Ben More Assynt South Top

24 09 2015

Wed 2 Sep 2015

Although the forecast was for a dire day all day – heavy rain and high winds from the north – I got up anyway and had a look out at 0830. After a quick walk up and down Ullapool to see which of the smaller hills were out, I decided it didn’t look too bad to the north after all. A quick breakfast later and the bike was bundled into the car for the 23 mile drive to the start – the access track to Ben More Lodge.

I was surprised on the drive north to be seeing the classic Sutherland inselbergs were out for the first time – Culs Mor and Beag were both out and most of Breabag. My hills, however, were in cloud…

(click on photos for full size/resolution)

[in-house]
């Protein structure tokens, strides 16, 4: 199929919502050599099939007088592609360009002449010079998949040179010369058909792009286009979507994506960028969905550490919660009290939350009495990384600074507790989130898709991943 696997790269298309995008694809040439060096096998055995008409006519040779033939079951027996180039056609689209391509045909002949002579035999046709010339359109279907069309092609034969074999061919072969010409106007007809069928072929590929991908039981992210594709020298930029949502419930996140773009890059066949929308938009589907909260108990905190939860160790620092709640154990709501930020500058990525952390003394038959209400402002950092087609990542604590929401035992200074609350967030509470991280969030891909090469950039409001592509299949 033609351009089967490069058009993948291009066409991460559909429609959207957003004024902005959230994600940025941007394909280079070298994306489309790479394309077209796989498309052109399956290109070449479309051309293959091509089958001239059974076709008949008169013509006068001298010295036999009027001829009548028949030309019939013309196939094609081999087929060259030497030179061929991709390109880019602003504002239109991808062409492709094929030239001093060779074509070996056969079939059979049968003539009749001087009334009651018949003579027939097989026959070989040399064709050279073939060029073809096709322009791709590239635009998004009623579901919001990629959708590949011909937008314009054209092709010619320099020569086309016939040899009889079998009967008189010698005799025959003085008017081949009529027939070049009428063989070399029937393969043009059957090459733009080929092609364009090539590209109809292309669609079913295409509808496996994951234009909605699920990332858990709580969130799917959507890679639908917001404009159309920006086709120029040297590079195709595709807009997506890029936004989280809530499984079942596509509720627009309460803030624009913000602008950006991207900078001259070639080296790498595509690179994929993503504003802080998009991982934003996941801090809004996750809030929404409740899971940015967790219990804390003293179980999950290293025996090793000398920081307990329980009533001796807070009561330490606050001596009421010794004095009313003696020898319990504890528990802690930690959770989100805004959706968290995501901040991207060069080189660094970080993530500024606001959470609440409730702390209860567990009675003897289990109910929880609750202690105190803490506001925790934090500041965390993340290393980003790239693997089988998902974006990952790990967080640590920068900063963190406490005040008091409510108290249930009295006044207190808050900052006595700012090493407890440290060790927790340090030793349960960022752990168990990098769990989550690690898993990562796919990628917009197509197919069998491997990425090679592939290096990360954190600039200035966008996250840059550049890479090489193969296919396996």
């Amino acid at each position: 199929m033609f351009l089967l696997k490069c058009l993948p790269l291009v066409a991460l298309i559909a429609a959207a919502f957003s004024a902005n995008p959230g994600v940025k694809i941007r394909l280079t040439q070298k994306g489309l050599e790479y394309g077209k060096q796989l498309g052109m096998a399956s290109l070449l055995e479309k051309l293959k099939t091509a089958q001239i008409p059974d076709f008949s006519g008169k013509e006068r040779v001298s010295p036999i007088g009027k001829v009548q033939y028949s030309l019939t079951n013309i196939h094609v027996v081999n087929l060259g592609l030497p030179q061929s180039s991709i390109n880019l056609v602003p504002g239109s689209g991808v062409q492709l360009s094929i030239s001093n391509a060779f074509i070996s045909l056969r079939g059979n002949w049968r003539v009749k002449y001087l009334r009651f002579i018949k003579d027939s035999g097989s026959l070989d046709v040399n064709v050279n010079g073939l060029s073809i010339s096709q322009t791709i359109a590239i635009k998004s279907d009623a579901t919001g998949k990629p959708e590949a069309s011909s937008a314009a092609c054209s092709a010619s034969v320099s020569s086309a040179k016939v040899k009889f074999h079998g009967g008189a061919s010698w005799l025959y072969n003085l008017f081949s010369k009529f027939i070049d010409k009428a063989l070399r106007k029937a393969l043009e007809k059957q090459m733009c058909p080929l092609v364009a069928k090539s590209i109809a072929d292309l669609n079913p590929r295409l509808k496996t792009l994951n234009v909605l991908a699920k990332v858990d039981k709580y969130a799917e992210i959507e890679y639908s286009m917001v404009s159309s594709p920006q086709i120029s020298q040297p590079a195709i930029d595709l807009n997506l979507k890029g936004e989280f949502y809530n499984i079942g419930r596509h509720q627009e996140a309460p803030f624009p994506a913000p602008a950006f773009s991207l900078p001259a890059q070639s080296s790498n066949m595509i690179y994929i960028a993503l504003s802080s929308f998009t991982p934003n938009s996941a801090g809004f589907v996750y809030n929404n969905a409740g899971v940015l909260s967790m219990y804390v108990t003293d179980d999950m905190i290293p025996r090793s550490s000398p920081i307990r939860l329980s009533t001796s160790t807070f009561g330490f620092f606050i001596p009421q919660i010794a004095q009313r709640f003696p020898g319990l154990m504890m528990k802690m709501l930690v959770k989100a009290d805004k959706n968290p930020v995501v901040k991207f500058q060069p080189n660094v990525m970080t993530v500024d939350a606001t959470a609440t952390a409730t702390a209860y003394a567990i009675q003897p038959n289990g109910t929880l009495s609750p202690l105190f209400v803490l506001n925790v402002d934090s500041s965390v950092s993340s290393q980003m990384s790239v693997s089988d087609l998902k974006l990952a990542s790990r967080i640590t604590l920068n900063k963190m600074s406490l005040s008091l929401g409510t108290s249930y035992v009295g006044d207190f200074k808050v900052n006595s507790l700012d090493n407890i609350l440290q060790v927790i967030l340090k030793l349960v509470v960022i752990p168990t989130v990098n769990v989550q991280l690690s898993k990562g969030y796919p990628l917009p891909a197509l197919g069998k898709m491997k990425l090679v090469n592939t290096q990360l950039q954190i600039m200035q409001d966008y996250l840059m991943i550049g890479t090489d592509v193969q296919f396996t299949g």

I’d arrived and had booted up and built the bike by 1015 and started on the three mile track to the lodge. I was surprised at how easy the going was – it was almost flat most of the way and the track was tarmacked from the start of the loch onwards (not sure why it isn’t before that). I’d parked my Sunny where the track leaves the main road which, as the track is shared by the lodge and the Forestry Commission, was slightly worrying – I hoped no large logging lorries would need access and take exception to the car being parked there.

I tried cycling a further mile past the lodge where the landrover track was due to end but, after crossing a 2-plank bridge across a ford, found the track became too rough for my small-wheeled bike so I got off. There was nowhere to leave it so I had to wheel it quite a way further until I could find somewhere to put it off the track. I cabled it up, patted it and told it I’d be hours…

River behind Ben More Lodge
The first two of my three hills in the distance